Adventure Tourism: JoGuru brings inspiring stories on Overcoming Murphy's Law in the Wild

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Often good things are written about travel and travelogues are always interesting. But JoGuru brings you some awe-inspiring travel stories about survival and endurance when all else go wrong.

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Anything that can go wrong, will go wrong!

Adventure tourism is massive. A 2013 estimate suggested that the industry was worth $345 billion and growing fast. The proliferation of media and ease of access to necessary information has everyone seeking out the more distant corners of the world and immersing in the exotic. But such a rapid rise in the industry also suggests that tourists may be biting off more than they could possibly chew, simply because they haven't had the experience to know any better.

When Murphy's Law strikes, it usually strikes devastatingly. In these scenarios, it’s the rare tourist who can keep a calm mind, assess the situation critically and make hard choices. Even after the hard choices have been made, it takes an entirely different sort of mindset to stick to the course that's been chosen. JoGuru brings you every survival story that's ever awed the world and has had a few things in common: calmness, resourcefulness, endurance, positivity and decisiveness.

Let's begin with the story of Aron Ralston, on whom the movie 127 Hours is based. With a boulder trapping his arm to a canyon wall in Utah, and his location and predicament entirely unknown to everyone, his chances of survival were slim. After his initial panic, he took stock of his resources, rationed his food and water, and finally made the decision to break and cut off his own arm. The pain was beyond imaginable, and it took him two hours. Despite having being exposed to the elements for five days, he found the strength to rappel down the canyon wall and keep walking till hikers found him. He's still an active mountaineer. Important traits: endurance and decisiveness.

It's not always the elements. This year, one of the leading contenders for the Best Picture Oscar is that of Captain Phillips, but piracy is also a threat to those not carrying millions of dollars worth of cargo. When pirates sailing off the Thai coast shot at Carol Martini and Jay Barry, Barry displayed supreme strength of mind and rammed his own vessel into that of the pirates. It scared the aggressors badly enough that they turned tail and ran. Important traits: keeping cool and decisiveness.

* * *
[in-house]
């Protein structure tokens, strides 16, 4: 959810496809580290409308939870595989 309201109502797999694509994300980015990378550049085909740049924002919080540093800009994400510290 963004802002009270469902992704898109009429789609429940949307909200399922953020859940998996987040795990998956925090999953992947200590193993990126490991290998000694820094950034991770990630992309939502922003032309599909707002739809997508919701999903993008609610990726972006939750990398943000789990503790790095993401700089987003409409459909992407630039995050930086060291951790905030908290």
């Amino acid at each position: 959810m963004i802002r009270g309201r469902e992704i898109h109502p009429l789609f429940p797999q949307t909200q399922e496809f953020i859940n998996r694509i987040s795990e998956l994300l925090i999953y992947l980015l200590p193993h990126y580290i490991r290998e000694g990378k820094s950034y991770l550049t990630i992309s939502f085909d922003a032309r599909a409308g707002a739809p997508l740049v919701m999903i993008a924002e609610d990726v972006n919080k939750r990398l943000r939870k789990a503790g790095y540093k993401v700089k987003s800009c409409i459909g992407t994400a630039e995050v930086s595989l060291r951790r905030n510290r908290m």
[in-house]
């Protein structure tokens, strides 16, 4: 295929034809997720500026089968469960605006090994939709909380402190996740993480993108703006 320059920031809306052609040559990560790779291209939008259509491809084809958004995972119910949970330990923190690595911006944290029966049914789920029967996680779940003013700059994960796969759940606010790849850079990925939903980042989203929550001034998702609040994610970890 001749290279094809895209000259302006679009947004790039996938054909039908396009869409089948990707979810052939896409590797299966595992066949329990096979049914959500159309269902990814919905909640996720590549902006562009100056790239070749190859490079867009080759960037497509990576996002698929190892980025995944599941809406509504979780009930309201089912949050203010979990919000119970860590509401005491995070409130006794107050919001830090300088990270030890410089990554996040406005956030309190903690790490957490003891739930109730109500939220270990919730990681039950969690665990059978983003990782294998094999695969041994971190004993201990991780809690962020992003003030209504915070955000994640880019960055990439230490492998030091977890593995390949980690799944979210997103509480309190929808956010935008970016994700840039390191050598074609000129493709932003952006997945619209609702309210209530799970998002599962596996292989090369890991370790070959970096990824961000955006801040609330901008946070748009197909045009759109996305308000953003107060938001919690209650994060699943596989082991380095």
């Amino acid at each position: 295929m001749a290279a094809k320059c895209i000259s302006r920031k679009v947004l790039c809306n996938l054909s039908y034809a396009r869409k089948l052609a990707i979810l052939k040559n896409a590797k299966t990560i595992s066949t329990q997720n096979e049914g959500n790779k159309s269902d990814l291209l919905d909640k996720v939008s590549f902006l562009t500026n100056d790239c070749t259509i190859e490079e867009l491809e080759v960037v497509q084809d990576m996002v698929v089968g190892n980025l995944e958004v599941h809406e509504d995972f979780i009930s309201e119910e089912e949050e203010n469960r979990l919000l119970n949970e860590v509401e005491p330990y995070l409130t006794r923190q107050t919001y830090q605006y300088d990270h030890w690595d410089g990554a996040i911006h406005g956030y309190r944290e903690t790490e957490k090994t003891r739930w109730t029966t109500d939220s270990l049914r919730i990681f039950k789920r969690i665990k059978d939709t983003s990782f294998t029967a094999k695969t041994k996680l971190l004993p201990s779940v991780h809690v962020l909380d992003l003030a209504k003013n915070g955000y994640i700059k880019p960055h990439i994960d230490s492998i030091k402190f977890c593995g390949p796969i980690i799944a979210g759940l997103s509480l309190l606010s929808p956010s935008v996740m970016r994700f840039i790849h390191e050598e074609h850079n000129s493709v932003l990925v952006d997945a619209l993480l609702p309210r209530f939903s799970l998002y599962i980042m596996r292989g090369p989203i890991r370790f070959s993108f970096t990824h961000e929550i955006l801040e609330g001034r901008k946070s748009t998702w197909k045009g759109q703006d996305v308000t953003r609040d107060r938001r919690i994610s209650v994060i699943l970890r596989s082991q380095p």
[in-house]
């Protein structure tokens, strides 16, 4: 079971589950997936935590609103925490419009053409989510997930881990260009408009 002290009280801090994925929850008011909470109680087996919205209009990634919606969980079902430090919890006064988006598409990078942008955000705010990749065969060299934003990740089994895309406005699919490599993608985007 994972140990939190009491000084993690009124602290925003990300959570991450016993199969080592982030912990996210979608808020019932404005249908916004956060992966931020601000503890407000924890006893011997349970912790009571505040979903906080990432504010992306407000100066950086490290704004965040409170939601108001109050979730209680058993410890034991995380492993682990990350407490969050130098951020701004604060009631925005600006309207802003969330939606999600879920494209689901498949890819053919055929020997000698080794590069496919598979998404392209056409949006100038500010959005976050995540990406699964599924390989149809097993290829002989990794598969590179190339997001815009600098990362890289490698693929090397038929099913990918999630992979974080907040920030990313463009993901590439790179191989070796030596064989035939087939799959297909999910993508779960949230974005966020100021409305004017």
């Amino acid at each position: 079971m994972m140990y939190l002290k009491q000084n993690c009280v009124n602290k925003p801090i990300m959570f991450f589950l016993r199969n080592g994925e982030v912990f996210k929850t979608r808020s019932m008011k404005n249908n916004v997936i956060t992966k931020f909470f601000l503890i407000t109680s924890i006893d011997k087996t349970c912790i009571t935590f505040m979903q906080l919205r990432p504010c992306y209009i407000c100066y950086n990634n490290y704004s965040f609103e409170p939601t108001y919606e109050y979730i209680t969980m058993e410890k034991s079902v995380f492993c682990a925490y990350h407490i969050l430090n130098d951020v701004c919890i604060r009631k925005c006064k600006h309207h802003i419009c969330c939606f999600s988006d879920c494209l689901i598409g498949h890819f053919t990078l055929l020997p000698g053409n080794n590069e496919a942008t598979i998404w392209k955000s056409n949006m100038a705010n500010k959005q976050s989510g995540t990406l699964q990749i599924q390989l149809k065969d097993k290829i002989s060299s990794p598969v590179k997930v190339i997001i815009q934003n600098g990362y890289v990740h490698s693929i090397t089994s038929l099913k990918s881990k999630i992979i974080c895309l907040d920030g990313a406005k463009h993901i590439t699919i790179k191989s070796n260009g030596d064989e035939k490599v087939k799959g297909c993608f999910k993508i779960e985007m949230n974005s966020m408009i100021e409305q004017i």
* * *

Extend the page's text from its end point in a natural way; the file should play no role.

A more gruesome tale is of the Uruguayan Rugby team. In 1972, the plane carrying team to a match in Chile crashes into a mountain in the high Andes, a mere twenty minutes before it was to land. The crash kills a dozen people almost immediately. Despite their salvage of the plane to protect them from the cold and careful rationing, the group runs out of food and is faced with the stomach turning decision of eating the dead. It takes quite a bit of suffering before one can trade their deepest morals for a chance of survival, yet that is often the price that living through a disaster. Of the 29 people on that plane, 16 survived. That is a stunning fact. Important traits: Resourcefulness, endurance and decisiveness.

A truly harrowing tale is that of the crew of the Endurance. In 1914, trapped by the Antarctic ice, the crew spent twenty-two months in the doomed ship before tides and ice destroyed it. Long presumed dead, the crew of 27 spent months dug into ice and running out of shoes. Eventually making the brave decision to move, they hiked for 300 days through the ice and snow on dog sleds, occasionally making the heart wrenching decisions to kill of teams of their loyal pets, because they were consuming too much of the rations. Reaching Elephant Island, then an unpopulated and near unknown rock, the heroism of the owner of the boat comes to the forefront. He made the harsh decision of crossing 800 miles of choppy sea to Georgia Island in a makeshift raft. Sixteen days later, he reached, only to find that he'd landed on the wrong side of the island. Exhausted and near collapse, he marched a further 36 hours over mountains and glaciers to reach the port of Stromness. He had started from this very bay two years ago. Important traits: calmness, resourcefulness, endurance, positivity and decisiveness, at each and every step.

The qualities of the survivor are universal across all these success stories. The harshest training, the wealthiest accumulation of knowledge and decades of experience are of no use to someone who hasn't already fought and won the battle in his or her mind and spirit, for that's where the most crucial achievement lies: finding the unshakable desire to survive and as the Murphy’s Law says “Anything that can go wrong, will go wrong!" But be strong no matter what.

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Praveen Kumar
since: 07/2012
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